Principal components explaining 5% or more of the symmetric and asymmetric dentoalveolar variations were selected for genotype-phenotype correlation analyses along with centroid size and fluctuating asymmetry for the total sample and the white subsample. SNPs were coded as 0, 1, or 2 according to the number of minor allele copies on a subject’s genotype. Multivariate linear regressions were performed in both samples, adjusting for age, sex, and data source (CBCT or dental cast). An adjustment for self-reported ancestry was also included for the total sample. Regressions were performed using software (version 2011; StataCorp, College Station, Tex) to test for associations between each SNP (1 at a time) and the phenotypic data. The formal threshold for statistical significance after the Bonferroni correction for multiple testing was P <0.00022 (0.05/222 SNPs).
Phenotypic analyses of the total sample and the white subsample resulted in almost identical dentoalveolar phenotypic variations. Thus, for ease of description and visualization, we only show the components of shape variation for the white subsample ( Figs 2-9 ). Shape components of the total sample are available upon request.
Principal component analysis of the symmetric dentoalveolar shape variations resulted in 4 components that together explained 68% of the total symmetric variations. The scree plot and histograms depicting the sample distribution in each symmetric component of variation are shown in Supplemental Figures 4 and 5 , respectively. The first component explained 39.1% of the variation and depicted discrepancies ranging from severe overjet and increased overbite mostly due to mandibular incisors stepped up for subjects with negative principal component scores to end-on or anterior crossbite relationships and decreased overbites in those with highly positive principal component scores ( Fig 2 ).
Symmetric component 2 explained 15.5% of the variations ranging from a severe open-bite tendency with increased vertical dimension, proclined maxillary and mandibular incisors, and narrow arches for subjects with more negative principal component scores to a deepbite tendency with decreased vertical dimensions, retroclined maxillary and mandibular incisors, and broad arches for those with highly positive principal component scores ( Fig 3 ).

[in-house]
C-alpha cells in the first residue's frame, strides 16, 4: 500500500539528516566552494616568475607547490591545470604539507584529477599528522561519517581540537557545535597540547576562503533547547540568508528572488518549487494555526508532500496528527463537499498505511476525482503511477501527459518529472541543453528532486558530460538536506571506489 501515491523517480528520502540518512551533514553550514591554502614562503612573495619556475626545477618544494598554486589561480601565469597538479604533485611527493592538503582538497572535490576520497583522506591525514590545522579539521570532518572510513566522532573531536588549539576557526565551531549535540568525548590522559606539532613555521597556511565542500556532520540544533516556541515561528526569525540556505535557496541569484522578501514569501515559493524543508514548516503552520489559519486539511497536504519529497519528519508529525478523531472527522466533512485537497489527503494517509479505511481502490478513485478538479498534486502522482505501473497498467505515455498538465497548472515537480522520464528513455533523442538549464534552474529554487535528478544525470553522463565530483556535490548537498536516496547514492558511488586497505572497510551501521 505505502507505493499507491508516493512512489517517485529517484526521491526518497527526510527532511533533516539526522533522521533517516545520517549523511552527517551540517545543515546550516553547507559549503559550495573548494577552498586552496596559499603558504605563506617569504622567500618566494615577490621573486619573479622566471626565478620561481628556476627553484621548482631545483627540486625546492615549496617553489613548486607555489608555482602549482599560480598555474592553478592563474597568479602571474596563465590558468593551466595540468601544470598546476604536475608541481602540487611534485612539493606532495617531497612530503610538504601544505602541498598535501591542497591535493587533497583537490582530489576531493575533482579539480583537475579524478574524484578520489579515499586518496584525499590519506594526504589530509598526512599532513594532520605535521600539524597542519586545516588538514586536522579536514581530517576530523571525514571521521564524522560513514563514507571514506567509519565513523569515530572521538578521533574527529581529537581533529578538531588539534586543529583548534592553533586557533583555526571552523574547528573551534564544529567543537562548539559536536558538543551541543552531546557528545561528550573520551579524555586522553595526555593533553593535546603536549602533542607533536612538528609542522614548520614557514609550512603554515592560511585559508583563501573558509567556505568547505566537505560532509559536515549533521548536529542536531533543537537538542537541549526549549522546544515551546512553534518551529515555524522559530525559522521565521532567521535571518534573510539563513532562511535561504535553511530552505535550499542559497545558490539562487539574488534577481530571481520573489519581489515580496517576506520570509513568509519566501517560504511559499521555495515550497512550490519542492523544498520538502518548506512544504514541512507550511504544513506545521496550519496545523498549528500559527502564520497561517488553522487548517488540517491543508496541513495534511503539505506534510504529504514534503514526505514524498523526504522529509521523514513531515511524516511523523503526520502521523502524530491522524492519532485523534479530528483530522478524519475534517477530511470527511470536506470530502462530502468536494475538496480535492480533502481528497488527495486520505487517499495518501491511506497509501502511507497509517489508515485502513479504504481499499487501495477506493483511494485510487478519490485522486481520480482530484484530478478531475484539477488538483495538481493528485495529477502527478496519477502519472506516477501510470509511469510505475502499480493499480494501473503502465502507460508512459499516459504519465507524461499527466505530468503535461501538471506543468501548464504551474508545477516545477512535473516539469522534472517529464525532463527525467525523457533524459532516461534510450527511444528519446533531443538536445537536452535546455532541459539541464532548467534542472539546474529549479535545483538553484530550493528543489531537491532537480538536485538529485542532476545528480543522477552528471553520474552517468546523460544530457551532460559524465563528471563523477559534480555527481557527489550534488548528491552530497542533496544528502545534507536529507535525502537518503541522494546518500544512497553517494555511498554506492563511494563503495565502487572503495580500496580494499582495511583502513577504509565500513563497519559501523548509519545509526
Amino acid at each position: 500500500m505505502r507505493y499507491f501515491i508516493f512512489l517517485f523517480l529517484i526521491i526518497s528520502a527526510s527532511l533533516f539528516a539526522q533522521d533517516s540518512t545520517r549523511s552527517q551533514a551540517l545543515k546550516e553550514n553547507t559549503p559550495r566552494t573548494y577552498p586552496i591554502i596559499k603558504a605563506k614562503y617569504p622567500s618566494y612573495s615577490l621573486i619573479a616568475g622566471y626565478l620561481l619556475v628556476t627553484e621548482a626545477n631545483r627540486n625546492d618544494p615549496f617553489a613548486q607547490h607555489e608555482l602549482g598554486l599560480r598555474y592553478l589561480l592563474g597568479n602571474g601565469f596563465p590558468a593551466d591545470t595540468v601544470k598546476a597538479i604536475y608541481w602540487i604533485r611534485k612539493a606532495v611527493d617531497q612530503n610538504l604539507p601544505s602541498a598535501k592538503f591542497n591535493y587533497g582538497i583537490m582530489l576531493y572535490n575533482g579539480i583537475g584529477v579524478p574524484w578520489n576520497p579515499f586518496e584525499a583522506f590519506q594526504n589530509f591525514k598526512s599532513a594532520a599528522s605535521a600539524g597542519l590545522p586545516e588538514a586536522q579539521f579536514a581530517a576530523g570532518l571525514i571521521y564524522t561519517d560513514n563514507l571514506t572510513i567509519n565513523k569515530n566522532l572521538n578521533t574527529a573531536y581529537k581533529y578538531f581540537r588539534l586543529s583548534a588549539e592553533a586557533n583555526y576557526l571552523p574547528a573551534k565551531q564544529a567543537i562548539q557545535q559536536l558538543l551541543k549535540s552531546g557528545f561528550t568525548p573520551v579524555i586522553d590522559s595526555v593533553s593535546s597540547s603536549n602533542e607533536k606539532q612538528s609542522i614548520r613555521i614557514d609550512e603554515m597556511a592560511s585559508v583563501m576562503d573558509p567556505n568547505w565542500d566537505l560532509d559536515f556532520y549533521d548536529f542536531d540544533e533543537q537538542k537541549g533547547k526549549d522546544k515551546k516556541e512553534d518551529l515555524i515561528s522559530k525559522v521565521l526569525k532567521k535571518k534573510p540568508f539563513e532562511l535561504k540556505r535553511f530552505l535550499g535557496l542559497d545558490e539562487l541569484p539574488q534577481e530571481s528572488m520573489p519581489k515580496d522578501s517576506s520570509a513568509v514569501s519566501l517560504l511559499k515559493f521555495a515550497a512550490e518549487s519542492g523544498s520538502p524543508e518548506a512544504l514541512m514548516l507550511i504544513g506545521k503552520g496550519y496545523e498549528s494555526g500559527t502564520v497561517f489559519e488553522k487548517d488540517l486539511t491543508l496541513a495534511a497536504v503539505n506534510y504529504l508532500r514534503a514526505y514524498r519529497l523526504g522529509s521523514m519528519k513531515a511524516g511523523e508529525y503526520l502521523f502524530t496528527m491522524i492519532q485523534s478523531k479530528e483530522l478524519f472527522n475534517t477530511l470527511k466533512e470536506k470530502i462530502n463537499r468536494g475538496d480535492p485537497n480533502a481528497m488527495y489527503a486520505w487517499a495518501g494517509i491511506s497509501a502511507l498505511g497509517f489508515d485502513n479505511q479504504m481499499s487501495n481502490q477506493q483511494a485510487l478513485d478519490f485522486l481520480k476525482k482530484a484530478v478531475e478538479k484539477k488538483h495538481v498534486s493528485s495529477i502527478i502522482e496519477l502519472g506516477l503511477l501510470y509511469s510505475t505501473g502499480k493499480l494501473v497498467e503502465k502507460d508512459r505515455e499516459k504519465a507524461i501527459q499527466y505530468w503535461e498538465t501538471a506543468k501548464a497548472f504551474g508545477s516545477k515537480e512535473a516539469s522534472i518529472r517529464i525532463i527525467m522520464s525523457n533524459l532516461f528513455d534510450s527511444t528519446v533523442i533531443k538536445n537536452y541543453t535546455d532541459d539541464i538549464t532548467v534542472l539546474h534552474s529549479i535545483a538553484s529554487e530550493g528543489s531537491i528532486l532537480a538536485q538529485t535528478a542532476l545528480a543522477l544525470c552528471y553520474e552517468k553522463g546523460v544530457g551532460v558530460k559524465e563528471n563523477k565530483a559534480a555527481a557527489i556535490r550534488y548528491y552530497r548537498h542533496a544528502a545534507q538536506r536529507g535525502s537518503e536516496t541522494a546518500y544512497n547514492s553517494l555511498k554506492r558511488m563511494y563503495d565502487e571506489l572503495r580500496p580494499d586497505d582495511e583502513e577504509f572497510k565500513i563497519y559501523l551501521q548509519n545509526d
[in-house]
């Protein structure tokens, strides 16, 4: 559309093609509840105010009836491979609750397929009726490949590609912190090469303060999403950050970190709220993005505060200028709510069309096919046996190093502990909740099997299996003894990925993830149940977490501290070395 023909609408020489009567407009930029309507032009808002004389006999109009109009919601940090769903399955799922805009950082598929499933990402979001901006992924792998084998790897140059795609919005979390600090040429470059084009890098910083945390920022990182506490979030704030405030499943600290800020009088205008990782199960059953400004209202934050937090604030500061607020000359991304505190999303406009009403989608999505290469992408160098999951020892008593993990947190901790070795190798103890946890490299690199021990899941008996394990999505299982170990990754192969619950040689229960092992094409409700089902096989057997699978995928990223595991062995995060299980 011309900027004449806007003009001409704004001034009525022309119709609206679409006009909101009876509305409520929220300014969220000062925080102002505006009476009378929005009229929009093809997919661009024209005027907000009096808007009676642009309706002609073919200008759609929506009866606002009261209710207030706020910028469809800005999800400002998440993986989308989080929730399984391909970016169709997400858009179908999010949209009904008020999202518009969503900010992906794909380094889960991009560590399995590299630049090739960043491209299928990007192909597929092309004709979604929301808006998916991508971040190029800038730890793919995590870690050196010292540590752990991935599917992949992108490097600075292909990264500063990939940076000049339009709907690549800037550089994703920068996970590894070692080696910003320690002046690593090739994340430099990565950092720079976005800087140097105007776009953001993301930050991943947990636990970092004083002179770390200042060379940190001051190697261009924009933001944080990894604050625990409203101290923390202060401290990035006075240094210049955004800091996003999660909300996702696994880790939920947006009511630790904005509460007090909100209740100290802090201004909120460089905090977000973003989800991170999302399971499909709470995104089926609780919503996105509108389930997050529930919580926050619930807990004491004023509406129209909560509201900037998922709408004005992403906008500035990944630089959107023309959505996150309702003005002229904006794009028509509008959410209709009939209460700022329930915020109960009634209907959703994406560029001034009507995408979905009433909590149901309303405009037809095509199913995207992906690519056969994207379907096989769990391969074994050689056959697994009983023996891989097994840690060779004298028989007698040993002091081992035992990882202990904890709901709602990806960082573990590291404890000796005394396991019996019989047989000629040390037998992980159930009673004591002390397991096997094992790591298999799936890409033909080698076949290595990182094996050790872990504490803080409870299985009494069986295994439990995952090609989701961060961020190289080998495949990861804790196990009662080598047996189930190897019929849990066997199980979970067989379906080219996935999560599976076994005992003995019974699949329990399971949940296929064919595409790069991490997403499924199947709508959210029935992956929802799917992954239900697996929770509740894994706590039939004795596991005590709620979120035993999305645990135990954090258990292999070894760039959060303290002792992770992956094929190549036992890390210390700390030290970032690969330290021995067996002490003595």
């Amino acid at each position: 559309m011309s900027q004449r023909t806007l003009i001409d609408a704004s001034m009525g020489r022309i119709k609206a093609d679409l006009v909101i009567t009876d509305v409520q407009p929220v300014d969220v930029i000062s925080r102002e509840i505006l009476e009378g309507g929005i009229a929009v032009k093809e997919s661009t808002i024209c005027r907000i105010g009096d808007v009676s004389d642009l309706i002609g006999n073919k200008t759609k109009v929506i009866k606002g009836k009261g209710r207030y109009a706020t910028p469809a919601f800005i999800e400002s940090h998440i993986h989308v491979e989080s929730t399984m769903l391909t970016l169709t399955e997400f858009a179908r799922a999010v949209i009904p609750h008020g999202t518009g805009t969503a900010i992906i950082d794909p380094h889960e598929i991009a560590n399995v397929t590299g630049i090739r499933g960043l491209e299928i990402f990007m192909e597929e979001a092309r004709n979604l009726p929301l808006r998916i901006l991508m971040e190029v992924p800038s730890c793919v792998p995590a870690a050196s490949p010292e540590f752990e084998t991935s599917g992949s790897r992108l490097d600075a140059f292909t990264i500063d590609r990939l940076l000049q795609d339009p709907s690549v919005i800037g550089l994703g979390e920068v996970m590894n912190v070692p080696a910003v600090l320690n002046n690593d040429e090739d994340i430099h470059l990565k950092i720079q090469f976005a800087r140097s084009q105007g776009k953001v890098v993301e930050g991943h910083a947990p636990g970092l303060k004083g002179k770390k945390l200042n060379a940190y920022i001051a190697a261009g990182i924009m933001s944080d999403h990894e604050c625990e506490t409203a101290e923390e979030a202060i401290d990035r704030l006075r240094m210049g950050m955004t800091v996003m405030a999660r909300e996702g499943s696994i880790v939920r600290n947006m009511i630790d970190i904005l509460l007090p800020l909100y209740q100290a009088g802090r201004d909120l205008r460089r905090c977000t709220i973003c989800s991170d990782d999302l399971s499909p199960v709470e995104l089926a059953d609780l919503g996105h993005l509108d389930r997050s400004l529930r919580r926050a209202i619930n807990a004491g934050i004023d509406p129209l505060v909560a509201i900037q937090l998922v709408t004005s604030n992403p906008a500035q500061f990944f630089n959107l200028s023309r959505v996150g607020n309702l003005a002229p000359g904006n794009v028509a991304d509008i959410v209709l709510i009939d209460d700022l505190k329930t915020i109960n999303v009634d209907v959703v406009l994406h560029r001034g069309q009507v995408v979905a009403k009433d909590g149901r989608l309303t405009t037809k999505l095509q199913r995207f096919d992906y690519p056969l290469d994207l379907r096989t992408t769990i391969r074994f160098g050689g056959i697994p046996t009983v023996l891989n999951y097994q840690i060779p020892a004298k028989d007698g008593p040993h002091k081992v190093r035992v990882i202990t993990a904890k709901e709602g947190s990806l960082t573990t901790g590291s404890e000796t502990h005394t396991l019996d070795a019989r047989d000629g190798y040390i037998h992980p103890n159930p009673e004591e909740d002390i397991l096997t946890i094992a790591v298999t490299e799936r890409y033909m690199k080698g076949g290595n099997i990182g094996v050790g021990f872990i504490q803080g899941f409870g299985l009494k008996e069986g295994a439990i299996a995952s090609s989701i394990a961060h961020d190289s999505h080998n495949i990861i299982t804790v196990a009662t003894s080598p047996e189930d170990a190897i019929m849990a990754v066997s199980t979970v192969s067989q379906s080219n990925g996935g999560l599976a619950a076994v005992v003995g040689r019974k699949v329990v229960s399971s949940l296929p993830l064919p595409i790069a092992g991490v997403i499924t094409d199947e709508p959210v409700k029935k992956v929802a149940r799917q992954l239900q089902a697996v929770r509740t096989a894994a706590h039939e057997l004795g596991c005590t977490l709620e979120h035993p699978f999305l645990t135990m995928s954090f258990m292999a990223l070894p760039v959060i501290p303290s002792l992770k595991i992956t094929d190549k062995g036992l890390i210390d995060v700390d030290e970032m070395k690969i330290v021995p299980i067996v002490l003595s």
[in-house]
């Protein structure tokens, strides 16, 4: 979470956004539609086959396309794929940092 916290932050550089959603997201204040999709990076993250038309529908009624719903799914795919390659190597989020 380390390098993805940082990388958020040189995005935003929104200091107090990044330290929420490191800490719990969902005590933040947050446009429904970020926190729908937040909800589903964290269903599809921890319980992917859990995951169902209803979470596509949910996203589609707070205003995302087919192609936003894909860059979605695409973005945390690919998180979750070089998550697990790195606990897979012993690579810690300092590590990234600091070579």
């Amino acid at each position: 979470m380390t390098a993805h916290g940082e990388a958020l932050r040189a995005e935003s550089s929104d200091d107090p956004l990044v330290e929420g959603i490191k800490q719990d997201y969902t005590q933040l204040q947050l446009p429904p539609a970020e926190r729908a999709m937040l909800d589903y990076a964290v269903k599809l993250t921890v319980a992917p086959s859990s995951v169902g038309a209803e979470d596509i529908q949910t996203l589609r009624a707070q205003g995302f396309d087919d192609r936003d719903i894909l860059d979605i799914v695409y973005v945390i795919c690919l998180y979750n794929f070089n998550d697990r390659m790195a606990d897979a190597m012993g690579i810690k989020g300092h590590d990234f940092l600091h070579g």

Symmetric component 3 explained 7.5% of the variations and depicted retroclined maxillary central incisors and proclined and mesially tipped lateral incisors, and also retroclined mandibular incisors for subjects with negative principal component scores. Conversely, proclined maxillary central incisors and retroclined lateral incisors with uprighted mandibular incisors were found in subjects with highly positive principal component scores ( Fig 4 ). Interestingly, in symmetric component 3, anterior crossbites between maxillary lateral incisors and mandibular incisors are common in those with highly positive principal component scores.
Symmetric component 4 explained 6.2% of the variations and ranged from features of a Class II Division 2 malocclusion on the negative end to a Class II Division 1 malocclusion on the positive end of the spectrum. Subjects with negative principal component scores had all 4 maxillary incisors stepped down and retroclined with the central incisors slightly more retroclined than the lateral incisors and also wider maxillary arches. In contrast, those with positive principal component scores showed proclined and stepped up maxillary incisors and narrow arches ( Fig 5 ).
Principal component analysis of the asymmetric dentoalveolar shape variations resulted in 4 components that together explained 51% of the total asymmetric variations. The scree plot and histograms depicting the sample distribution of each asymmetric principal component are show in Supplemental Figures 5 and 6 , respectively. Asymmetric principal component 1 explained 32.4% of the variation and depicts left or right rotations of the maxillary and mandibular arches. Subjects with negative principal component scores had the maxillary arch rotated to the left and the mandibular arch rotated to the right. Conversely, those with positive principal component scores had the exact opposite morphology. This leads to dental midline deviations, asymmetries in the anteroposterior occlusion relationships, and a tendency for increased lateral overjet on 1 side and a transverse tight relationship or unilateral crossbite on the other side. As depicted in Figure 6 , subjects with negative principal component scores can show a Class II subdivision right, whereas those on the other end can display a Class II subdivision left.